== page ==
The key concept would be that there might be, or could be a gun in every room. Not that there would be a-gun in every room. This would create a tremendous element of uncertainty in a perpetrator that the area-school could have someone shooting back.
Some teachers from an idealistic standpoint are absolute opposed to the presence of any type of gun. In today’s reality this has to change. This proposed program would not force a teacher to participate and have a gun in their class room. This program would encourage teachers with guns to bring and safely store their weapons in a secure but be in a readily accessible manner.
Comments from one of the USUE’s Campus Security was that young students, particularly teenage males, will fuss with the security code until they get the box-gun safe open. This is true and not deniable. I can envision a program where every student knows what the lock box is for that is bolted to the top of the teacher’s desk. Students would have to be trained and disciplined to not touch – try to open it. If a student accidentally touches the box then that is one thing, but if a student actively tries to open the lock box – gun safe then stepped discipline begins: First time, verbal warning, Second time, written warning, Third offense letter or note in file and temporary suspension. For repeat offenders, if the preceding does not work and effect positive change – no more tampering, the offender would then be charged with attempted possession of a fire arm by a juvenile and prosecuted through the Juvenile Court system for a gun offense. This would also entail the offender being denied lawful possession of any fire arm until they were 21 years of age.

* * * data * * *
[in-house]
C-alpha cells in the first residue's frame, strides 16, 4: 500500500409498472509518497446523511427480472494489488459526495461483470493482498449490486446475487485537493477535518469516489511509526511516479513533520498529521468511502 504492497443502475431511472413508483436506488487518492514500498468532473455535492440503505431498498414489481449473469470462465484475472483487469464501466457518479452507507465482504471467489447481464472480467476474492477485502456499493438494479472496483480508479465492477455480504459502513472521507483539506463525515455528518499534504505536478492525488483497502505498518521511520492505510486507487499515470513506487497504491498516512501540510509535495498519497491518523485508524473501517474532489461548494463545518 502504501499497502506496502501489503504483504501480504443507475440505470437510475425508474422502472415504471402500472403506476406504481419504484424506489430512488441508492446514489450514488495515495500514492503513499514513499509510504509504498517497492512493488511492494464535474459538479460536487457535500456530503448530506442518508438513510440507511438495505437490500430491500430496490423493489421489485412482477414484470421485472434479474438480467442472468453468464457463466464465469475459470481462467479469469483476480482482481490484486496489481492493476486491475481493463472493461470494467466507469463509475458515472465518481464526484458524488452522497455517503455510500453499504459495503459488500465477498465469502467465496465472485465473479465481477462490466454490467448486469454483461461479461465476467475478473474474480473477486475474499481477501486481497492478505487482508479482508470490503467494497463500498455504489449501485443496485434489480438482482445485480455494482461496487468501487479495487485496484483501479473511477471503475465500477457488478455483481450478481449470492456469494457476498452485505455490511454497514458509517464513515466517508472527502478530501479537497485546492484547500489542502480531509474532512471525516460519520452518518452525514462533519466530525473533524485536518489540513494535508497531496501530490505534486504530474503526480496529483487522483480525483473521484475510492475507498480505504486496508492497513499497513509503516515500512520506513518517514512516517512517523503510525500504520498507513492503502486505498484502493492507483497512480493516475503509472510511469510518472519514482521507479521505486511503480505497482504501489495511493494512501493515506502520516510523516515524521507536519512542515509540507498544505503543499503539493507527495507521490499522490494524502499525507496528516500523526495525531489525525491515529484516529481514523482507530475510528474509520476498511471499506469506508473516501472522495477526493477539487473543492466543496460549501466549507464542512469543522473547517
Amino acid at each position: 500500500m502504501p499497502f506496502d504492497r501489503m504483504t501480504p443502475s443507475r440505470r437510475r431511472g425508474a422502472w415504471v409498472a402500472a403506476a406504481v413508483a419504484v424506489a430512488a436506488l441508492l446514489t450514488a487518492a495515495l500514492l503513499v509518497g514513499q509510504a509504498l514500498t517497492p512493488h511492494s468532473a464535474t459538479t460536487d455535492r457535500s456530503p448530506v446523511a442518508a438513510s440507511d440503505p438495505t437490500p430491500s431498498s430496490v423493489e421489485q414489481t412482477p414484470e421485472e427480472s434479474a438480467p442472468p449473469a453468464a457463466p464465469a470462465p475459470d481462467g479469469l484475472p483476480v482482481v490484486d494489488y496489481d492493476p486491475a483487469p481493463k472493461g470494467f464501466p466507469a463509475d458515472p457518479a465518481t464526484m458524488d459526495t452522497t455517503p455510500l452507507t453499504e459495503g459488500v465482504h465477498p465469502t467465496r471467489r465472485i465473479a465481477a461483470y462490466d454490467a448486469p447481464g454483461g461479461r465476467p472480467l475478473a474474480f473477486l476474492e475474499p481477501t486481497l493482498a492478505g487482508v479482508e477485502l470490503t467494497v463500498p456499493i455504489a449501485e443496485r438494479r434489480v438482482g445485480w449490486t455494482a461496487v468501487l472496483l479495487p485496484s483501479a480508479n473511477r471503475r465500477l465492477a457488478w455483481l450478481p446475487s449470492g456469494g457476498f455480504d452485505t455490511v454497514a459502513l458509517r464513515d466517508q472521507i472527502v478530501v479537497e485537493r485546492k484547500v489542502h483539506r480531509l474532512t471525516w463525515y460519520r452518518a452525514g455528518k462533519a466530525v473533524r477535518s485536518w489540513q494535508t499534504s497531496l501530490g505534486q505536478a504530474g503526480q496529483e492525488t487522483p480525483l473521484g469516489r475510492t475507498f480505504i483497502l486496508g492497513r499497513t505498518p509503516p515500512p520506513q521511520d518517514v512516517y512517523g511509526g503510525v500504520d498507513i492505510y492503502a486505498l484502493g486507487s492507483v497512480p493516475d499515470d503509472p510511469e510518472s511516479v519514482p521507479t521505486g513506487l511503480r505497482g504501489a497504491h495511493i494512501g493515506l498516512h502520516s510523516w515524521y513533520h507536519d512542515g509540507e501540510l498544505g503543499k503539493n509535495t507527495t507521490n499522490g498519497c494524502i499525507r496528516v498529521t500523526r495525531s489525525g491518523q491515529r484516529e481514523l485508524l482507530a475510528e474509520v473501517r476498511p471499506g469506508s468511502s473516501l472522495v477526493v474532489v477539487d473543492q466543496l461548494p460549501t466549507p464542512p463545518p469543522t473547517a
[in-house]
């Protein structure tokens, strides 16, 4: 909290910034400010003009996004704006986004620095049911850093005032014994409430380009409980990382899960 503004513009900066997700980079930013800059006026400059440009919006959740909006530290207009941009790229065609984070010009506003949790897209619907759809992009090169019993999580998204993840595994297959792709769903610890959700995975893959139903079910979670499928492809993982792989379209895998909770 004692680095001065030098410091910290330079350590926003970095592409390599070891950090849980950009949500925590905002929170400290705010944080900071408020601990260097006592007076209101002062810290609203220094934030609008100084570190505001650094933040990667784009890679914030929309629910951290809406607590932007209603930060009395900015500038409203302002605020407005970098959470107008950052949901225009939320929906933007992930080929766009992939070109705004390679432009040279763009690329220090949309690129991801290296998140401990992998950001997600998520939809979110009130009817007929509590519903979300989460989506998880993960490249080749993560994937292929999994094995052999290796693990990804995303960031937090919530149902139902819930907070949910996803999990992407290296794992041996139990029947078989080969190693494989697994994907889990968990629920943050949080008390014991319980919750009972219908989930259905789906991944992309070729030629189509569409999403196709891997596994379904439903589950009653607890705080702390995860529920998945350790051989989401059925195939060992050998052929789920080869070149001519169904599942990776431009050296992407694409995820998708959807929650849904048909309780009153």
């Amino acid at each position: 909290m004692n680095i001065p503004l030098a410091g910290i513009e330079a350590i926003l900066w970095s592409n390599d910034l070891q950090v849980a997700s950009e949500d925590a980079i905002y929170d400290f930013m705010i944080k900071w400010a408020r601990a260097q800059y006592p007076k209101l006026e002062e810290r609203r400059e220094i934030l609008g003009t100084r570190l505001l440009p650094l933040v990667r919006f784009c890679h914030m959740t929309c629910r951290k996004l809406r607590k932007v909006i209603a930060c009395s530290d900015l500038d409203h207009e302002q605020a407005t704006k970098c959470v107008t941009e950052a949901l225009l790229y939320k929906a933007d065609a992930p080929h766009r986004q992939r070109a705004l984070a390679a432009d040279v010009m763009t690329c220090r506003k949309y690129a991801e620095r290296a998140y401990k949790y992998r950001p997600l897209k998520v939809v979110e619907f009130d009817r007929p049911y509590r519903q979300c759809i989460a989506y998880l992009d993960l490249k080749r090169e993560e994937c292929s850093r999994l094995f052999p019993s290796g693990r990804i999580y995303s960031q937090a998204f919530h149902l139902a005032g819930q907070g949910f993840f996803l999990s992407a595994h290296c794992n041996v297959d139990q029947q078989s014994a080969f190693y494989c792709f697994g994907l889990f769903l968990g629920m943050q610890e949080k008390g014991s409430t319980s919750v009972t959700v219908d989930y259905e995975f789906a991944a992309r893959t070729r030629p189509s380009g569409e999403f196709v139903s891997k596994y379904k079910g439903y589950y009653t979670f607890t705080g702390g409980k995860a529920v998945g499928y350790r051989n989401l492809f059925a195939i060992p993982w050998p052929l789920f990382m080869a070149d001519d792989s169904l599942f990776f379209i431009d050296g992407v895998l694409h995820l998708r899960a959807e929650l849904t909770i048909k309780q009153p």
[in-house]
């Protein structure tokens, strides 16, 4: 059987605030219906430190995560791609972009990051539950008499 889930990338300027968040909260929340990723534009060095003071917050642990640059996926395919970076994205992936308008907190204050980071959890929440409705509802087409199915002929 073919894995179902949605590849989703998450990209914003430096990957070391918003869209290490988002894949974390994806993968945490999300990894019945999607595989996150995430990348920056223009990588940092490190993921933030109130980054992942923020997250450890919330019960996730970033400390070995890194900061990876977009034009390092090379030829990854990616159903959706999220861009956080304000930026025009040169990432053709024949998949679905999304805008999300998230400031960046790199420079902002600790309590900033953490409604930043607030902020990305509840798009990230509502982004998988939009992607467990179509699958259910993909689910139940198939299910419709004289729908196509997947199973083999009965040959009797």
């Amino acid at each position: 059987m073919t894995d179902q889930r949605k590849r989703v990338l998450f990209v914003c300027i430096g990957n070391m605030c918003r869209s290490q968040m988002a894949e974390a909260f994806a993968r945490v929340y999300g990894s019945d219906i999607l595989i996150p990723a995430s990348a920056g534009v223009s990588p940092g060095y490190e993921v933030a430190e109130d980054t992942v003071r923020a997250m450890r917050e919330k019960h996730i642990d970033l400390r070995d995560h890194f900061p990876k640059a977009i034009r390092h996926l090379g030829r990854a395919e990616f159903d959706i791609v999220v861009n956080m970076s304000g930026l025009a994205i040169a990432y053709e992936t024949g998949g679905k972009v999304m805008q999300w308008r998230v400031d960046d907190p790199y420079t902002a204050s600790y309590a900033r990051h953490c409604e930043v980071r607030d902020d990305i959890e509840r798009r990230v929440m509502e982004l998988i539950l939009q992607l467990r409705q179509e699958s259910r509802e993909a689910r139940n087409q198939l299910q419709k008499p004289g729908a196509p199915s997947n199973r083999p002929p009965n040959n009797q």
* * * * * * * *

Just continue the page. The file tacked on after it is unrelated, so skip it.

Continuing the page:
Discussing this idea with the Price City Police Dept. Sargent, he commented that what he did not want to see was teachers having concealed weapon carry permits and becoming lax about securing their firearm. Specifically he mentioned that women with conceal carry typically have their firearm in their purse and then leave their purse hanging on their chairs. This creates a dangerous practice and could lead to more problems. My idea would be to have the firearm in a lock box – finger operated, number code opened, gun safe readily accessible in an emergency.